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~ Tone Scale Matching With Tarsos

Tarsos can be used to search for music that uses a certain tone scale or tone interval(s). Tone scales can be defined by a Scala tone scale file or an exemplifying audio file. This text explains how you can use Tarsos for this task.

Search Using Scala Tone Scale Files

Scala files are text files with information about a tone scale. It is used to share and exchange tone scales. The file format originates from the Scala program :

Scala is a powerful software tool for experimentation with musical tunings, such as just intonation scales, equal and historical temperaments, microtonal and macrotonal scales, and non-Western scales. It supports scale creation, editing, comparison, analysis, …

The Scala file format is popular because there is a library with more than 3000 tone scales available on the Scala website.

Tarsos also understands Scala files. It is able to create a pitch class histogram using a gaussian mixture model. A technique described in A. C. Gedik, B.Bozkurt, 2010, "Pitch Frequency Histogram Based Music Information Retrieval for Turkish Music ", Signal Processing, vol.10, pp.1049-1063. (doi:10.106/j.sigpro.2009.06.017).

An example should make things clear. Lets search for an interval of 300 cents or exactly three semitones. A scala file with this interval is easy to define:

! example.scl
! An example of a tone interval of 300 cents
Tone interval of 300 cents

The next step is to create a histogram with an interval of 300 cents. In the block diagram this step is called “Peak histogram creation”. The Similarity calculation step expects a list of histograms to compare with the newly defined histogram. Feeding the similarity calculation with the western12ET tone scale and a pentatonic Indonesian Slendro tone scale shows that a 300 cents interval is used in the western tone scale but is not available in the Slendro tone scale.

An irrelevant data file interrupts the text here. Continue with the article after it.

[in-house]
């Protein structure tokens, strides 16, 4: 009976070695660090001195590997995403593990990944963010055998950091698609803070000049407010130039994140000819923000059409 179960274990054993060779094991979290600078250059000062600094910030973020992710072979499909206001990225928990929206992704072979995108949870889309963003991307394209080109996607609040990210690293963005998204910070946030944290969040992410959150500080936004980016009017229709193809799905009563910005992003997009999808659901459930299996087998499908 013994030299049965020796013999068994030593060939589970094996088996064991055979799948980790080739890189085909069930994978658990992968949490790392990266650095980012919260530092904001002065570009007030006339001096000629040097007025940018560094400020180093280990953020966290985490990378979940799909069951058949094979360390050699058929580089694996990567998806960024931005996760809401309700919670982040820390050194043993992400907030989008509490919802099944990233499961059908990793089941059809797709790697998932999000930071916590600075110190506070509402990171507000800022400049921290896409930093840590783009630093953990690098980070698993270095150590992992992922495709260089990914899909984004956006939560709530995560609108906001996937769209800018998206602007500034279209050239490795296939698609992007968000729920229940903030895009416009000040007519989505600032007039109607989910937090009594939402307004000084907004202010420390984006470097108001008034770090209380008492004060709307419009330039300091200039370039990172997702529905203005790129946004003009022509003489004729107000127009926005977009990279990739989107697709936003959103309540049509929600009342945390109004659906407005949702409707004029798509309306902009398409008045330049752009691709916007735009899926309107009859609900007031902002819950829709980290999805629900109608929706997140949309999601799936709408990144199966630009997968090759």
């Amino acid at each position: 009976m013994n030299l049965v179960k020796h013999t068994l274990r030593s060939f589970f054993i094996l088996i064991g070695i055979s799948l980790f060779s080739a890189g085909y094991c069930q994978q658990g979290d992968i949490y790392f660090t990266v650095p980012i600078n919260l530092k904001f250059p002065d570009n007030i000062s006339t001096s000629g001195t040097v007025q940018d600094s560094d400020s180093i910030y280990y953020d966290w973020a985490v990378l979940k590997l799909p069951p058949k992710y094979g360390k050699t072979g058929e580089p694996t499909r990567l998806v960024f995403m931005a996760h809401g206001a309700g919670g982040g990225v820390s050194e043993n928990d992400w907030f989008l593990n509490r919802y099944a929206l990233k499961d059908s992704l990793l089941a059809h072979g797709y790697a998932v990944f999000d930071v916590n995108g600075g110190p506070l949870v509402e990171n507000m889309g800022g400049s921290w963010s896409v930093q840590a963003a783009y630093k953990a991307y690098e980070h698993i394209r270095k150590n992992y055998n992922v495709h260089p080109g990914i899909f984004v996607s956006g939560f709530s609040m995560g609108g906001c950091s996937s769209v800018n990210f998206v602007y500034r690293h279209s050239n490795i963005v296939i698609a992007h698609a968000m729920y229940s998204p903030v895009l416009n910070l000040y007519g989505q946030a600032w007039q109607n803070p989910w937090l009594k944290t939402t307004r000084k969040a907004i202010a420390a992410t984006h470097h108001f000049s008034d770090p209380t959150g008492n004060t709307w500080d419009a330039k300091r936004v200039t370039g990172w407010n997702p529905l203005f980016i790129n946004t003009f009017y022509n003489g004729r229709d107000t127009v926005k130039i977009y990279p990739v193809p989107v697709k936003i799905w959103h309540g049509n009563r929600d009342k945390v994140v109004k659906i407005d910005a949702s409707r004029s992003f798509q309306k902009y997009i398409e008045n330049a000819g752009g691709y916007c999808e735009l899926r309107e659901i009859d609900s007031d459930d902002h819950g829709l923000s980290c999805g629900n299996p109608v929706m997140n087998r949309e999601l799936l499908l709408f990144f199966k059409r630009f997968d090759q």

This example only uses scala files, creating histograms is actually not needed: calculating intervals can be done using the scala file itself. This changes when audio files are compared with each other or with scala files.

Search Using Audio Files

When audio files are fed to the algorithm additional steps need to be taken.

  1. First of all pitch detection is executed on the audio file. Currently two pitch extractors are implemented in pure Java, it is also possible to use an external pitch extractor such as aubio
  2. Using pitch annotations a Pitch Histogram is created.
  3. Peak detection on the Pitch Histogram results in a number of peaks, these should represent the distinct pitch classes used in the musical piece.
  4. With the pitch classes a clean peak histogram is created during the Peak Histogram construction phase.
  5. Finally the Peak histogram is matched with other histograms.

The last two steps are the same for audio files or scala files.

Using real audio files can cause dirty histograms. Determining how many distinct pitch classes are used is no trivial task, even for an expert (human) listener. Tarsos should provide a semi-automatic way of peak extraction: a best guess by an algorithm that can easily be corrected by a user. For the moment Tarsos does not allow manual intervention.


To use tarsos you need a recent java runtime (1.6) and the following command line arguments:

java -jar tarsos.jar rank --detector TARSOS_MPM 
--needle audio.wav --haystack scala.scl other_audio.wav other_scala_file.scl